I’m dusting off this story because I’ve been reading Muhammad Ali quotes this morning and watching video of his brilliant and ego ladden fights. He never kept his hands up but man he could move his head. How did anyone ever hit him?
I have loved Ali since I was six or seven years years old because he helped me. It was probably 1967 or 68. I was a skinny , big earred little girl, my brother, Granger, my mom and I flew to Boston to visit my other brother, Jack, at prep school.
Granger was a gorgeous, golden haired, 19 year old and he had a full leg cast on for this trip. Two weeks earlier he’d totalled another family car. He was on crutches and grumpy all the time.
My mom left Granger and me at the enormous Boston airport terminal with the luggage while she returned the rental car. It was Spring time. Back then, in the late 60’s, little girls got very dressed up to fly in an airplane. That day, I wore a a baby blue dress, white tights and white dress shoes. I was miserable and to make things worse I had to drag all the luggage and keep up with Granger who moved like a ninja on crutches.
Suddenly Granger stopped and said, “Do you know who that is? Look down there!”
I didn’t know or care. But Granger was really excited. “Good God, Pooh Bear, that’s Cassius Clay,” then he corrected himself. “Muhammad Ali!.” He looked at me. “The heavy weight champion of the world. Come on!” He he took off like a thoroughbred on galloping across the enormous Logan Airport and I started dragging the suitcases, trying to keep up. I stopped once and tried to figure out who he was chasing but all I could see was a great big group of dressed up black people. I readjusted my grip and trudged on. My tights were sagging and my feet hurt.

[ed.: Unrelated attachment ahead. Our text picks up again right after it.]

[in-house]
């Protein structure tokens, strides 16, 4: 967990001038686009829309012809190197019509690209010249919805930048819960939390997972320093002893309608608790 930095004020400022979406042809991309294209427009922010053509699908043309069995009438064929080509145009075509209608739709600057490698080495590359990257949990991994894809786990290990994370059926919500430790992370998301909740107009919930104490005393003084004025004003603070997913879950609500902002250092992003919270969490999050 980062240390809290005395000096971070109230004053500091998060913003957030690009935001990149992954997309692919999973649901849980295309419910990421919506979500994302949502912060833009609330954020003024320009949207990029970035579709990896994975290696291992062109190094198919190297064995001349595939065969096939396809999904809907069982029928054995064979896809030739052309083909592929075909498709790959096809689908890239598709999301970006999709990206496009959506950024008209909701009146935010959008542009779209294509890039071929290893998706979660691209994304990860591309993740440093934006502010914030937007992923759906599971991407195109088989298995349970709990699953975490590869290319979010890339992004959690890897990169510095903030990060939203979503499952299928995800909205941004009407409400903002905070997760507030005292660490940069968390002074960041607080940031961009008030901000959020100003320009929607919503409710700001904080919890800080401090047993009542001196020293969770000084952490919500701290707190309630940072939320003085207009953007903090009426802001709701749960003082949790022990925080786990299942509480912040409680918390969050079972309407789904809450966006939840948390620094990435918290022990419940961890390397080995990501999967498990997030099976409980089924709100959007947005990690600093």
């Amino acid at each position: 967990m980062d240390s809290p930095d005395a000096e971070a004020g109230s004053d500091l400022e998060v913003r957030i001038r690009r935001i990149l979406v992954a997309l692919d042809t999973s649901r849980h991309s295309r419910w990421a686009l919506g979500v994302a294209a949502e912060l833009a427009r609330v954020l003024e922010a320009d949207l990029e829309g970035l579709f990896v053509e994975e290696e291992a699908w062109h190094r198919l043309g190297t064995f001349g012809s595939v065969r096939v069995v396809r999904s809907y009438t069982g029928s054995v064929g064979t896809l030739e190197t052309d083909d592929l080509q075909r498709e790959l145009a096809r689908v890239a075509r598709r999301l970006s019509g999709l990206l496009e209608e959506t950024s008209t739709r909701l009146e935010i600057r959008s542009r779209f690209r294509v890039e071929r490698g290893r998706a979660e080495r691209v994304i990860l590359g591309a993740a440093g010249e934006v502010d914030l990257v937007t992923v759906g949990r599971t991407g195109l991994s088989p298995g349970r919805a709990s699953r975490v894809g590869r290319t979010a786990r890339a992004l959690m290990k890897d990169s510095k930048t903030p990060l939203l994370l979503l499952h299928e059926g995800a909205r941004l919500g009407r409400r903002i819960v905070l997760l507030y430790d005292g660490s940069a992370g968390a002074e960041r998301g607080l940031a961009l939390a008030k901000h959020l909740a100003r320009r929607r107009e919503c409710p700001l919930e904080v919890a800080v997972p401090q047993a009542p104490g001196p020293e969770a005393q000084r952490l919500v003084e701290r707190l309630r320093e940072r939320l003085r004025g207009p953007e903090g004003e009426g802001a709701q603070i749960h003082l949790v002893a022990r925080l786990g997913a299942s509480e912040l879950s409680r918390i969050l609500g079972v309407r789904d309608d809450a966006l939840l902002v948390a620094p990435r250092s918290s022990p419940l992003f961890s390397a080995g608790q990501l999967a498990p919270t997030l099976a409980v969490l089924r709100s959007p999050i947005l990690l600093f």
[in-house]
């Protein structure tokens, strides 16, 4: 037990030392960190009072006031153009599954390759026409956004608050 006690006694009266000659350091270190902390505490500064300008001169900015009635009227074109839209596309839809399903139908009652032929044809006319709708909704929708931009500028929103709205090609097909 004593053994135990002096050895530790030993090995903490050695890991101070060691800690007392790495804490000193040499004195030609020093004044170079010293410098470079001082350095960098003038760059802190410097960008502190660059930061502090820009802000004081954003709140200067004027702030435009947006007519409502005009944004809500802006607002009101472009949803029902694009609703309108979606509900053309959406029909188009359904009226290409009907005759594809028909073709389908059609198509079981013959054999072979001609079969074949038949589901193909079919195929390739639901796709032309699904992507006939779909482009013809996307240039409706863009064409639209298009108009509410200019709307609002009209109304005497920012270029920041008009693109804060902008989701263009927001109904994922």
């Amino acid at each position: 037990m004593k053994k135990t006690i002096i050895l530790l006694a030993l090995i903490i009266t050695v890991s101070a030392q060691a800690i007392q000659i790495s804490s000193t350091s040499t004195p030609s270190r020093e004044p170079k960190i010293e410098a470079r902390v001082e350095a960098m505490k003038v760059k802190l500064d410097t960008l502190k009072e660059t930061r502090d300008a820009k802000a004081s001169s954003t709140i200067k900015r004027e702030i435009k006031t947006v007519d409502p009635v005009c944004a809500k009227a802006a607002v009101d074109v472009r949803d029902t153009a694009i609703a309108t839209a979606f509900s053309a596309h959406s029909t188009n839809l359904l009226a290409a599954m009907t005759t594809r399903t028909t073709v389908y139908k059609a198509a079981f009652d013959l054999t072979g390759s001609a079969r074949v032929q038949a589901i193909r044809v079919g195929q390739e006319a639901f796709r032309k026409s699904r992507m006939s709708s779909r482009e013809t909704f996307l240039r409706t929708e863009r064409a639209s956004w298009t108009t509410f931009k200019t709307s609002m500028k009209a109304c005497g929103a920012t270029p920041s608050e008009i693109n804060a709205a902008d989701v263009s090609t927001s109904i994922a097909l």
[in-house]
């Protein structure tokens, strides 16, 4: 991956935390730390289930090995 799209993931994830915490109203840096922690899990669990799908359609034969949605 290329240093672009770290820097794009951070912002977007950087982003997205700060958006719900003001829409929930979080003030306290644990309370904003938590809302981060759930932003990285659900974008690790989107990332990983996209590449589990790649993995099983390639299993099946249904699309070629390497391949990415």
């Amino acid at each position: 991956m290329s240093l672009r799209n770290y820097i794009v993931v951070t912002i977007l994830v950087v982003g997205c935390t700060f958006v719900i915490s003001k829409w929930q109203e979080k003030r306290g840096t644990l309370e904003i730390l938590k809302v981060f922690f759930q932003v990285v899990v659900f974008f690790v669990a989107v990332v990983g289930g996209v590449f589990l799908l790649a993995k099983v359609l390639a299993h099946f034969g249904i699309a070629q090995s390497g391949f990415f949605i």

By the time I reached the group, Granger had already introduced himself. I stood behind him in awe . I had never, in my life seen so many gigantic beautiful black people, all dressed up. But in the middle there was a man, laughing and smilling. Ali was surrounded by several body guards in dark suits and they all towered in front of me like Red Woods. And their was a lady in the group. I was transfixed because I had never seen a beautiful, fancy black lady. She seemed to shine from inside, like she’d swallowed a star, she was a smiling goddess and I was speechless. Then the laughing, talking man in the middle stepped in front of me and said, “And who are you?”
I dropped the bags. “Diana Ross McDaniel, we’re from Hot Springs, Arkansas.” I extended my hand as I’d been trained to do. That’s when it happened. His hand was the size of a catchers mitt and it swallowed my hand then part of my arm. I didn’t know if my hand would ever return.
“Nice to meet you Diana Ross McDaniel, I’m Muhammad Ali.” First he made his eyes get big and round then he winked at me. I had no idea who he was but I was entranced. “Why is such a little girl carrying all those bags?”
“Granger can’t carry anything because of his crutches. He wrecked moms car…. Ali stopped me. He nodded at one of the other men then told him to take the luggage for me and carry it to the check in counter.. At that moment I didn’t know who Ali was but I loved him cause he made those men take the damn bags off my hands. My fingers still ached.
Quickly, he scribbled his name on Granger’s cast then leaned down, kissed me on the cheek winked again and said, “Kids, I’ve got to go before the press finds me but you take care of your little sister, you hear me Granger?”
Then he was gone, they were all gone and we were left in his vacuum.
Before that day I had no idea what a “heavy weight champion of the world” was but I figured it out pretty quickly. That massive man made my day so much easier and he told Granger to be nice to me so he was the champion of the world.
For years after that day, I was the little white girl who defended Ali against all critics. From Vietnam to Rope-A-Dope, Ali, the “heavy wight champion of the world,” could do no wrong in my eyes. When Daddy and I listened to Howard Cosell and watched his epic battles live on Friday nights, I would tell anyone who would listen about my friend, “Muhammad Ali”.
And I still defend him today, though his philanthropy and humanitarian dedication have made him unmatched in the world of sports. He doesn’t need my defense. But I will always think of Muhammad Ali as my friend. And someday, when we meet again, here or in heaven, I ‘ll give him a big hug and tell him I’ve been waiting to see him again.